Across New Zealand schools are including animal hunts as a form of fundraising or school activity.
We have seen a pig and possum hunt that included a best dressed possum competition. The picture of a young girl holding a dead possum in a bridal gown highlighted a disconnect and sent a message around the globe regarding lack of compassion for these non-native animals and the way in which young New Zealanders are being guided.
Recently one school held their sixth annual possum hunt and this included a young girl in charge of taking joeys from possum's pouches and drowning them in a bucket of water.
The negative effects of these activities are two fold: firstly, the inhumane treatment of the animals and secondly, the detrimental impact such activities and messaging has on developing minds in relation to their connection to other living things.
Involving young children, who are in the process of developing their personal values, in possum hunts and the activities included in these events, is harmful. Undertaking these events in an educational context this is inappropriate.
Modelling compassion and consideration is what is needed.
Here's what to do:
Sign the petition that will be presented to the Minister of Education: Hon Chris Hipkins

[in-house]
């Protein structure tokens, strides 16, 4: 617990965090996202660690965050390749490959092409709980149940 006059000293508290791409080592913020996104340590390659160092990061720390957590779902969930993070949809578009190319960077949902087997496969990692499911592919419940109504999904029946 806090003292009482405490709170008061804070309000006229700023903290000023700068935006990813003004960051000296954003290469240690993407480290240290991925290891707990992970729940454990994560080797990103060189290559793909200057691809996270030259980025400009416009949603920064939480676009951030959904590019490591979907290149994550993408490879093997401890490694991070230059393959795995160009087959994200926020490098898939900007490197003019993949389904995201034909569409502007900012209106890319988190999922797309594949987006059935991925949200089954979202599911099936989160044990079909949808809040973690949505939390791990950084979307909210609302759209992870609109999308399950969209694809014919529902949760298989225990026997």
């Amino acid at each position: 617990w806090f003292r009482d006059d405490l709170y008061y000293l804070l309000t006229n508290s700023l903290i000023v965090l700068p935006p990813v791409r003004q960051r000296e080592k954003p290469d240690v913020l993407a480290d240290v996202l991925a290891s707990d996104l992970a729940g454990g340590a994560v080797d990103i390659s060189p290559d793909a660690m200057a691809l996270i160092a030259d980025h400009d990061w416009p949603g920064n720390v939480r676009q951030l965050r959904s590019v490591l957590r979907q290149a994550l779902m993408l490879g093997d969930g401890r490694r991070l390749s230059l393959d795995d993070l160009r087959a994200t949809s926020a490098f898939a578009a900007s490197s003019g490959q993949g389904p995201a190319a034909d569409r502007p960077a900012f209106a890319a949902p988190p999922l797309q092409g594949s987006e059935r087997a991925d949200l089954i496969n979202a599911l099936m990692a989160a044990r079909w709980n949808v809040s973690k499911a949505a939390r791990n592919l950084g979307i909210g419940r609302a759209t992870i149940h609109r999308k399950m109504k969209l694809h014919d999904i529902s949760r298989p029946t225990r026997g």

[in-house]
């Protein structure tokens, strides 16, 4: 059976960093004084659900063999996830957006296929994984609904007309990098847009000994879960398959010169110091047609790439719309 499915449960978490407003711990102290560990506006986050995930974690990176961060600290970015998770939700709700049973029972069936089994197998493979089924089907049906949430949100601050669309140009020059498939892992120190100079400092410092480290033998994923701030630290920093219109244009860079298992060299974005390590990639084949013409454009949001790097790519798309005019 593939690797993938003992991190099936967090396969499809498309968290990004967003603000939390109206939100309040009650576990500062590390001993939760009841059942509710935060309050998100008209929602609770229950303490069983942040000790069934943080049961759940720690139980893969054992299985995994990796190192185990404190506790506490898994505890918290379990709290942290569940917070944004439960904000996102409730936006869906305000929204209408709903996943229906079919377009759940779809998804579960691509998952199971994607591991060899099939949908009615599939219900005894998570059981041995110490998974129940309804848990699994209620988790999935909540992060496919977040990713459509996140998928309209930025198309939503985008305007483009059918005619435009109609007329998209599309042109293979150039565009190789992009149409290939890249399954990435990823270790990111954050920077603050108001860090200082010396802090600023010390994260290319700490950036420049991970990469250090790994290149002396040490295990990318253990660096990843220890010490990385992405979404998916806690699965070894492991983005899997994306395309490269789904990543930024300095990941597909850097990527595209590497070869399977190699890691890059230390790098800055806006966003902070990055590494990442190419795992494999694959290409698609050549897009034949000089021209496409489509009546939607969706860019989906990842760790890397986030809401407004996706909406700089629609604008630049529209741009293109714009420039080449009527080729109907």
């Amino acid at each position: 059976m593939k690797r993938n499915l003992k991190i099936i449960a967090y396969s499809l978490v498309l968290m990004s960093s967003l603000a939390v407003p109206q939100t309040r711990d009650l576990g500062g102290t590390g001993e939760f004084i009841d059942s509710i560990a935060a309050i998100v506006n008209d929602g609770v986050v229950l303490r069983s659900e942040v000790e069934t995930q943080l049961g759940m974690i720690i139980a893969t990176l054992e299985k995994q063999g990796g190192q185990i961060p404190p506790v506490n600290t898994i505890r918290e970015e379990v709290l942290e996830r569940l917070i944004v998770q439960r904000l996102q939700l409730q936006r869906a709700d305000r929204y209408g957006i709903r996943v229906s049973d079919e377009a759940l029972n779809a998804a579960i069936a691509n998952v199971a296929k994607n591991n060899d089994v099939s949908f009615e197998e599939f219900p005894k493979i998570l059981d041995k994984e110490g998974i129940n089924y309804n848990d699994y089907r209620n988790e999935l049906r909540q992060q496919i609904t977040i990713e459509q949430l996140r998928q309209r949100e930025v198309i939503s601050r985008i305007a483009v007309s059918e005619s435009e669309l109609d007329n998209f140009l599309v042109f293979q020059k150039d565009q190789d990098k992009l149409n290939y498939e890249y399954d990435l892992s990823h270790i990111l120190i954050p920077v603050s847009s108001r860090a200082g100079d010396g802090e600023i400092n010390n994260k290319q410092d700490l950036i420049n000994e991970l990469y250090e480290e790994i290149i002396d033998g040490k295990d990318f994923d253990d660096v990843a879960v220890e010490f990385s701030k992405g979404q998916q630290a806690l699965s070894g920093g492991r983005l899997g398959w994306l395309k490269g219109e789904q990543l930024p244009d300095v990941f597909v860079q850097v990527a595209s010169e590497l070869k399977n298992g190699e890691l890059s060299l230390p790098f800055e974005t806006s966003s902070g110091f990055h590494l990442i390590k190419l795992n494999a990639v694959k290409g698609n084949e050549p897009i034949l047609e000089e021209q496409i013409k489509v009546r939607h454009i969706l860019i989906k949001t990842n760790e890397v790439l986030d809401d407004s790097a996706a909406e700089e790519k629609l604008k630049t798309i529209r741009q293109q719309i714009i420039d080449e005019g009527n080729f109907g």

Dr Goodall's statement on control of non-native species in New Zealand.
Conservation is a balancing act. Ultimate goals must be worked towards with care.
Around 3,000 of New Zealand’s native species are ‘threatened’ or ‘at risk’, and around 800 classified as being at the risk of extinction. As such the NZ government, NGO’s and communities have galvanised to eradicate invasive alien species by 2050.
JGI NZ accepts that control of these species may lead to enhanced outcomes for NZ’s native species. However, for JGI NZ supporting restoration of environments, and populations of native species, is the focus we shall maintain. Our Roots & Shoots programme in NZ shall also support this restoration, rather than non-native species control.
I call on the NZ Government, organisations, communities and the people of NZ to ensure that if control of non-native species is to be undertaken that it is done so as humanely as possible, and with empathy and compassion. The task need not employ malice and disregard for living beings, who unfortunately find themselves to be in an unwelcome environment through no doing of their own.
This is especially important for our young people. Maintaining the highest standards of understanding, empathy and compassion shapes their view of all living things. This will benefit who they are today and the communities we have tomorrow.
- Dr. Jane Goodall
"If we want New Zealanders to be compassionate people who care about each other, our environment and the animals in our country we need to lead by example for our young people. By encouraging mistreatment and disregard of living things with our children we are setting them and ourselves on a path of greater disconnectin of head and heart. Schools especially should be places where we nurture positive attitudes of self and the world around us. Engaging in the mistreatment of animals is mis-education, cruel and morally indefensible. Help to stop these events taking place in our NZ schools"